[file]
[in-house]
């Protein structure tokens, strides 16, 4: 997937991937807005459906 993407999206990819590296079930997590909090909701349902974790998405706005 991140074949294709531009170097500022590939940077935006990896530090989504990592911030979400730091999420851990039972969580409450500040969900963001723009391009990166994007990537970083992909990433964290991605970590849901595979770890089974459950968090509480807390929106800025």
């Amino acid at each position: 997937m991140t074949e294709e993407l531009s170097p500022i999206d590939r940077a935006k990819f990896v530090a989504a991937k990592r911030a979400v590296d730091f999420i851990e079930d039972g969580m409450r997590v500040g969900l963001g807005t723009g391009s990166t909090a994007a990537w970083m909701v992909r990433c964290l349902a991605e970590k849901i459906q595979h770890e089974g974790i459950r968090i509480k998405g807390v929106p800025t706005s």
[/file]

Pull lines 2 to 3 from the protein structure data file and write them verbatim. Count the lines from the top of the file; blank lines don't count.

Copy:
């Protein structure tokens, strides 16, 4: 997937991937807005459906 993407999206990819590296079930997590909090909701349902974790998405706005 991140074949294709531009170097500022590939940077935006990896530090989504990592911030979400730091999420851990039972969580409450500040969900963001723009391009990166994007990537970083992909990433964290991605970590849901595979770890089974459950968090509480807390929106800025």
């Amino acid at each position: 997937m991140t074949e294709e993407l531009s170097p500022i999206d590939r940077a935006k990819f990896v530090a989504a991937k990592r911030a979400v590296d730091f999420i851990e079930d039972g969580m409450r997590v500040g969900l963001g807005t723009g391009s990166t909090a994007a990537w970083m909701v992909r990433c964290l349902a991605e970590k849901i459906q595979h770890e089974g974790i459950r968090i509480k998405g807390v929106p800025t706005s």